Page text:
Two Illinois nuclear power plants are on the chopping block after state leaders decided not to approve a plan to provide funding for them.
Exelon said Thursday it needed the General Assembly to pass the Next Generation Energy Plan in order to keep the plants in Clinton and the Quad Cities open. They’ve been losing hundreds of millions of dollars since 2009. For now, the company says its Byron plant won’t be affected. But, it could in the near future.
“The plant creates a lot of jobs here,” said Paul Dempsey, Communications Manager at the Byron station. “More than 800.”
Those jobs could be in jeopardy, which is why Dempsey is still urging lawmakers to pass the Next Generation Energy Plan. he says if the plant eventually has to make cuts, it will have a major impact.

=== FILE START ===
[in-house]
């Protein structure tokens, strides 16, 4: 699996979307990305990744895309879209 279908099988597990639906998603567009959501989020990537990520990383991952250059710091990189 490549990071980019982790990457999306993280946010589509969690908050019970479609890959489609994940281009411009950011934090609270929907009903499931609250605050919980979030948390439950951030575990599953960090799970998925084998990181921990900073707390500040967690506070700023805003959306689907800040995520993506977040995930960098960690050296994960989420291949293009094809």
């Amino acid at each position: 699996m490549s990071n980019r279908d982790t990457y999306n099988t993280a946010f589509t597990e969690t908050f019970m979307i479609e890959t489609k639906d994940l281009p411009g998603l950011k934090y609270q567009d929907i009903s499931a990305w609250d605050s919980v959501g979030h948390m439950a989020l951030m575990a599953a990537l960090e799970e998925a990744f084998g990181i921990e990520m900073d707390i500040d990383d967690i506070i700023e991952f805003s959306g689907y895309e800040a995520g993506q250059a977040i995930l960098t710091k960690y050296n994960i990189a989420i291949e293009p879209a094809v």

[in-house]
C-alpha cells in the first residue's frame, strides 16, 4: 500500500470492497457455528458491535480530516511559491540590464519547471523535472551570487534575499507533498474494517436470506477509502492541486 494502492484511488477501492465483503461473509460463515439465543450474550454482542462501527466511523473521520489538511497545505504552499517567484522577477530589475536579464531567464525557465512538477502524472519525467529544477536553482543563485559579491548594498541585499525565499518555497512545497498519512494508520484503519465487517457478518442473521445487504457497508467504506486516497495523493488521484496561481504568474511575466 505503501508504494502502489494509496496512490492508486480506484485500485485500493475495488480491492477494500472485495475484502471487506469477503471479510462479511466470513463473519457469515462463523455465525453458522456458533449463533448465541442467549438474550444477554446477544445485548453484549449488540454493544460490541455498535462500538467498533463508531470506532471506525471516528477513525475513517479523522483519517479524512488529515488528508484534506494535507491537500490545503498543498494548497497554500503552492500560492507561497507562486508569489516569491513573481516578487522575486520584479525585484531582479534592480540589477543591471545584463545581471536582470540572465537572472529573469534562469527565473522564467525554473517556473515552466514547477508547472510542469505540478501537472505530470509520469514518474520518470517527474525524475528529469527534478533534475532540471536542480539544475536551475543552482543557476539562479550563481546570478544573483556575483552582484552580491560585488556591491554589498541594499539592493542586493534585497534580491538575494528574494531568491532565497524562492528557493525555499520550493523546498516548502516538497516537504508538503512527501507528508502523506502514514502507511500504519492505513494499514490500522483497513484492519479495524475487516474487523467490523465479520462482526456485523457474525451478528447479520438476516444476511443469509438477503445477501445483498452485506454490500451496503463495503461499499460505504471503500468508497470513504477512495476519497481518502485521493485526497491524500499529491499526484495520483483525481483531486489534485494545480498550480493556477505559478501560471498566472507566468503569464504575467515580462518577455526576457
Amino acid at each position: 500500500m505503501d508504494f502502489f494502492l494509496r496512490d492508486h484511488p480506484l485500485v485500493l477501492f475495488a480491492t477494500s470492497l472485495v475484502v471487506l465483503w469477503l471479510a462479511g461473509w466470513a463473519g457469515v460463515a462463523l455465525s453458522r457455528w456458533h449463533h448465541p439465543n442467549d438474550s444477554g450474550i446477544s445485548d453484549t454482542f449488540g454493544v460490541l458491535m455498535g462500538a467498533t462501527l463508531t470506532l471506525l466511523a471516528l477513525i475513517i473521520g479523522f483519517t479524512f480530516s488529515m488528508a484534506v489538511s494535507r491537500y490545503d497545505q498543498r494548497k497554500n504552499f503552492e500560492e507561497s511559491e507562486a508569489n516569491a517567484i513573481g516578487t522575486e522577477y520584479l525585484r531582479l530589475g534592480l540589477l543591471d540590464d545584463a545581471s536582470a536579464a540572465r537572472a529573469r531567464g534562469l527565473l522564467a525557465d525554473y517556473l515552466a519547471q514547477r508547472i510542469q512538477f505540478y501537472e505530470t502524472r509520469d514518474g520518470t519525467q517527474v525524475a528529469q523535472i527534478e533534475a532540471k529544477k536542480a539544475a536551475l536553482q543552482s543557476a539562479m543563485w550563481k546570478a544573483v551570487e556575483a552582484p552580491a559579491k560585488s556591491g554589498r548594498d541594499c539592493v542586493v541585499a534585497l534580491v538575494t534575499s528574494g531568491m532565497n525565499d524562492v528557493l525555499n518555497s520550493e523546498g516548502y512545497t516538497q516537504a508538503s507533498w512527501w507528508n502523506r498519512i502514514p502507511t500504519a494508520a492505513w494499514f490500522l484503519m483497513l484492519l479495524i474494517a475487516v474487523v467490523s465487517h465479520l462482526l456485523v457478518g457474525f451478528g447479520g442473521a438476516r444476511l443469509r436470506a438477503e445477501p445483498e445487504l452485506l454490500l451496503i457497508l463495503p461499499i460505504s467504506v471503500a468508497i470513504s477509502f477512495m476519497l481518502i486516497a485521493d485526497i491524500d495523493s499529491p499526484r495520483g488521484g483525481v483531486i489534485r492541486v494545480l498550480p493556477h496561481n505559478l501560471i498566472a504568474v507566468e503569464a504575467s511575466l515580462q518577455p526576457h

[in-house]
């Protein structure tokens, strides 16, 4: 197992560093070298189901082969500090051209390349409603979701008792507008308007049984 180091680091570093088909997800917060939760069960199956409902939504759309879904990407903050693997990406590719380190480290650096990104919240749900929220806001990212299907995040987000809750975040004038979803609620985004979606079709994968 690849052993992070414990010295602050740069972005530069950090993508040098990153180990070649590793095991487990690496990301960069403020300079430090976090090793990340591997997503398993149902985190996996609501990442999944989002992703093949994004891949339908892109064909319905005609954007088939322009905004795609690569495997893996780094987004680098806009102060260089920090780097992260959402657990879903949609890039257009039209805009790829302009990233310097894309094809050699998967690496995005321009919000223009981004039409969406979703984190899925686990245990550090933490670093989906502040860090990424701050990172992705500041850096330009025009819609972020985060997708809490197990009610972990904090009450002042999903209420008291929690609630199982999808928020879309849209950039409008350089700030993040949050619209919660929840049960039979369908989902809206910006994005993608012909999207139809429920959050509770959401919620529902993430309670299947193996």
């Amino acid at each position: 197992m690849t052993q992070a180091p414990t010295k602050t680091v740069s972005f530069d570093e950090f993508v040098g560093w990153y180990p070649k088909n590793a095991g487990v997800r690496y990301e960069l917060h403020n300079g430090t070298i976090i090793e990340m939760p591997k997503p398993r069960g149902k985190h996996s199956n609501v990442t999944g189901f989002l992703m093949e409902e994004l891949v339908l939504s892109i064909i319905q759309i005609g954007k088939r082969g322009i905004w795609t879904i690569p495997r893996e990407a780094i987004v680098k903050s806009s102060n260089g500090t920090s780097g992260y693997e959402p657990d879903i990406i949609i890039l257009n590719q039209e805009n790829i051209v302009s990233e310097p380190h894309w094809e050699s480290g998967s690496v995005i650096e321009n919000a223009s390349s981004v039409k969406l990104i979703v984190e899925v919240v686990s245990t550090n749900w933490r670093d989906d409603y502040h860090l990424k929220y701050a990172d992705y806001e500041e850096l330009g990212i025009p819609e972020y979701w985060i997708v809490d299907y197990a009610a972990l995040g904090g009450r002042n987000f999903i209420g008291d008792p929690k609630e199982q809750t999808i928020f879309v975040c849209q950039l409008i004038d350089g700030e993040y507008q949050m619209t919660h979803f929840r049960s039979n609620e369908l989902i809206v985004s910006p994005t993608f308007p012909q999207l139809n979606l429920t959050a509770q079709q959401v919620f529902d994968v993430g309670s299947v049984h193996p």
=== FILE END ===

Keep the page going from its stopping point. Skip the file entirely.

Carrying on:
“[The plant generates] more than a $1 billion a year in economic activity. So, it’s going to be very hard to replace that.”
Dempsey says the ripple effect will reach the town.
“More than $30 million a year we pay in property taxes. That goes to schools here, it goes to the forest preserves… fire protection districts.”
“It’s upsetting,” said retired plant worker Skip Werntz. “It definitely will affect the economy around here.”
Dempsey also says if the area must rely less on nuclear power, it will have to compensate with other sources of renewable energy.
“We’re talking about thousands of thousands of windmills or just acreage upon acreage of solar panels, which is not feasible.”